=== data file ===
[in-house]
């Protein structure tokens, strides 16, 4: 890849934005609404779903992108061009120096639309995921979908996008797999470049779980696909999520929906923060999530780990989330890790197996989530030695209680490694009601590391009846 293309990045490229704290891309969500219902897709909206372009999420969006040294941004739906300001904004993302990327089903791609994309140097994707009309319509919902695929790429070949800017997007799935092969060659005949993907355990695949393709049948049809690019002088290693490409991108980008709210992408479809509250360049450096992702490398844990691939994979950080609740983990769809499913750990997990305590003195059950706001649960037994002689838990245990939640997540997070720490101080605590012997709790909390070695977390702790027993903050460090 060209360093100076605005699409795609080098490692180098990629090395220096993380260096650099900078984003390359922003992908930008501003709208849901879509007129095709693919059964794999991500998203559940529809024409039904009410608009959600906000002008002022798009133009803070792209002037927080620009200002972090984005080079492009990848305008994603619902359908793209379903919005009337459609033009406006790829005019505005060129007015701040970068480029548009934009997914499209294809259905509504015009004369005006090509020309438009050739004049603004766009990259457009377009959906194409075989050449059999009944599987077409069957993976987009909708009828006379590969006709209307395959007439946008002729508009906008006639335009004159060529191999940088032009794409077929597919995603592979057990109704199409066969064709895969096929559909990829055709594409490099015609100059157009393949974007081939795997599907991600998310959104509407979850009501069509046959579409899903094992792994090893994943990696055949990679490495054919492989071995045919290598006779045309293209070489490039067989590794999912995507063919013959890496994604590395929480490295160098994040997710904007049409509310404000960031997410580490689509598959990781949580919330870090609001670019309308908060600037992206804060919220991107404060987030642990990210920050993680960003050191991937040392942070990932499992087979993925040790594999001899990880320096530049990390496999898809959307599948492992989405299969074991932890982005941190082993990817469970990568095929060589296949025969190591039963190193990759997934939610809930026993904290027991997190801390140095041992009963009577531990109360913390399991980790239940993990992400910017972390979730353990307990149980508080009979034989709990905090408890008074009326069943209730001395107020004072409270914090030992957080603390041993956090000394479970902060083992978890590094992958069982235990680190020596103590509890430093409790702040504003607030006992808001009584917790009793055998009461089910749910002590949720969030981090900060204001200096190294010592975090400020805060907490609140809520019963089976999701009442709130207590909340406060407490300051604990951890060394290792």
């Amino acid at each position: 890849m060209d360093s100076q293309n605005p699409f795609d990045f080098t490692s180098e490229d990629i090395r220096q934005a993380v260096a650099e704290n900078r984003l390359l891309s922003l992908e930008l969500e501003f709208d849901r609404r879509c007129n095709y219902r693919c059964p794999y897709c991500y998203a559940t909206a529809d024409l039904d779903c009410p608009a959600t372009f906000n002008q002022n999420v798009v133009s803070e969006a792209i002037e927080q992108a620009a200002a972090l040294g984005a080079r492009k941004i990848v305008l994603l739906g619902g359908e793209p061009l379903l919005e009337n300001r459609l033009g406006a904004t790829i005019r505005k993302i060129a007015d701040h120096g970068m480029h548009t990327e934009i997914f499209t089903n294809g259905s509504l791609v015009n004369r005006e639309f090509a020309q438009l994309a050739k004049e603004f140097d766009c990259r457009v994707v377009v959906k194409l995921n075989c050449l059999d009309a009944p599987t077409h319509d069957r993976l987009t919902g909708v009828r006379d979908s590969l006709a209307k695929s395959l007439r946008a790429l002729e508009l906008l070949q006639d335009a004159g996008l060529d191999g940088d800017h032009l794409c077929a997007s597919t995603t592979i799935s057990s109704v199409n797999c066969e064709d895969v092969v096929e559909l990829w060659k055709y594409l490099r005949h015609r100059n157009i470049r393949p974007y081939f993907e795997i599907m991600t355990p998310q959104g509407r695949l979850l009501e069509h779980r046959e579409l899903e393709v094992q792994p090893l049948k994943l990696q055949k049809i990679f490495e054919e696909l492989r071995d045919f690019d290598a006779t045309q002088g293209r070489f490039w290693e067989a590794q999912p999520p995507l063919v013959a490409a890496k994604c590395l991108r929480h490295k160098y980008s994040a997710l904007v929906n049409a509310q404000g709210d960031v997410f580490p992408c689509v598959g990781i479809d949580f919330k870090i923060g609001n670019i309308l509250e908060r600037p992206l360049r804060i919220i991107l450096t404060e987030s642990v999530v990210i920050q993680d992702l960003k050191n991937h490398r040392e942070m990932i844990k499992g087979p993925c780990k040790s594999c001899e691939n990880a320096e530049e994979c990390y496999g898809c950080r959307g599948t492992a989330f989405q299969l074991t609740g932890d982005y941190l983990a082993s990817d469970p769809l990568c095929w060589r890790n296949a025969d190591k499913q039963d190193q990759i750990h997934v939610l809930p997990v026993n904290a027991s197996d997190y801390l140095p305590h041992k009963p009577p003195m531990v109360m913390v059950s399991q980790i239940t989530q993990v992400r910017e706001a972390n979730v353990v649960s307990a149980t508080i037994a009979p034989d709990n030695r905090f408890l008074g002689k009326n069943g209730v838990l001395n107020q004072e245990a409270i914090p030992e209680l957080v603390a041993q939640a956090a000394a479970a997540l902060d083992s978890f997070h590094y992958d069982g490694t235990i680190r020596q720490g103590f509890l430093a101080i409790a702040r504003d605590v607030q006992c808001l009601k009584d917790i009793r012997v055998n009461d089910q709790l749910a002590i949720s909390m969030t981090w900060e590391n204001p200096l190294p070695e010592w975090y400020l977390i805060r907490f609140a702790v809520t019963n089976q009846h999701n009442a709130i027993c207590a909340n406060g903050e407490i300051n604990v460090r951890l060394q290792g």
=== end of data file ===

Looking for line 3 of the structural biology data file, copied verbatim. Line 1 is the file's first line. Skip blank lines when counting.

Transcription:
């Amino acid at each position: 890849m060209d360093s100076q293309n605005p699409f795609d990045f080098t490692s180098e490229d990629i090395r220096q934005a993380v260096a650099e704290n900078r984003l390359l891309s922003l992908e930008l969500e501003f709208d849901r609404r879509c007129n095709y219902r693919c059964p794999y897709c991500y998203a559940t909206a529809d024409l039904d779903c009410p608009a959600t372009f906000n002008q002022n999420v798009v133009s803070e969006a792209i002037e927080q992108a620009a200002a972090l040294g984005a080079r492009k941004i990848v305008l994603l739906g619902g359908e793209p061009l379903l919005e009337n300001r459609l033009g406006a904004t790829i005019r505005k993302i060129a007015d701040h120096g970068m480029h548009t990327e934009i997914f499209t089903n294809g259905s509504l791609v015009n004369r005006e639309f090509a020309q438009l994309a050739k004049e603004f140097d766009c990259r457009v994707v377009v959906k194409l995921n075989c050449l059999d009309a009944p599987t077409h319509d069957r993976l987009t919902g909708v009828r006379d979908s590969l006709a209307k695929s395959l007439r946008a790429l002729e508009l906008l070949q006639d335009a004159g996008l060529d191999g940088d800017h032009l794409c077929a997007s597919t995603t592979i799935s057990s109704v199409n797999c066969e064709d895969v092969v096929e559909l990829w060659k055709y594409l490099r005949h015609r100059n157009i470049r393949p974007y081939f993907e795997i599907m991600t355990p998310q959104g509407r695949l979850l009501e069509h779980r046959e579409l899903e393709v094992q792994p090893l049948k994943l990696q055949k049809i990679f490495e054919e696909l492989r071995d045919f690019d290598a006779t045309q002088g293209r070489f490039w290693e067989a590794q999912p999520p995507l063919v013959a490409a890496k994604c590395l991108r929480h490295k160098y980008s994040a997710l904007v929906n049409a509310q404000g709210d960031v997410f580490p992408c689509v598959g990781i479809d949580f919330k870090i923060g609001n670019i309308l509250e908060r600037p992206l360049r804060i919220i991107l450096t404060e987030s642990v999530v990210i920050q993680d992702l960003k050191n991937h490398r040392e942070m990932i844990k499992g087979p993925c780990k040790s594999c001899e691939n990880a320096e530049e994979c990390y496999g898809c950080r959307g599948t492992a989330f989405q299969l074991t609740g932890d982005y941190l983990a082993s990817d469970p769809l990568c095929w060589r890790n296949a025969d190591k499913q039963d190193q990759i750990h997934v939610l809930p997990v026993n904290a027991s197996d997190y801390l140095p305590h041992k009963p009577p003195m531990v109360m913390v059950s399991q980790i239940t989530q993990v992400r910017e706001a972390n979730v353990v649960s307990a149980t508080i037994a009979p034989d709990n030695r905090f408890l008074g002689k009326n069943g209730v838990l001395n107020q004072e245990a409270i914090p030992e209680l957080v603390a041993q939640a956090a000394a479970a997540l902060d083992s978890f997070h590094y992958d069982g490694t235990i680190r020596q720490g103590f509890l430093a101080i409790a702040r504003d605590v607030q006992c808001l009601k009584d917790i009793r012997v055998n009461d089910q709790l749910a002590i949720s909390m969030t981090w900060e590391n204001p200096l190294p070695e010592w975090y400020l977390i805060r907490f609140a702790v809520t019963n089976q009846h999701n009442a709130i027993c207590a909340n406060g903050e407490i300051n604990v460090r951890l060394q290792g």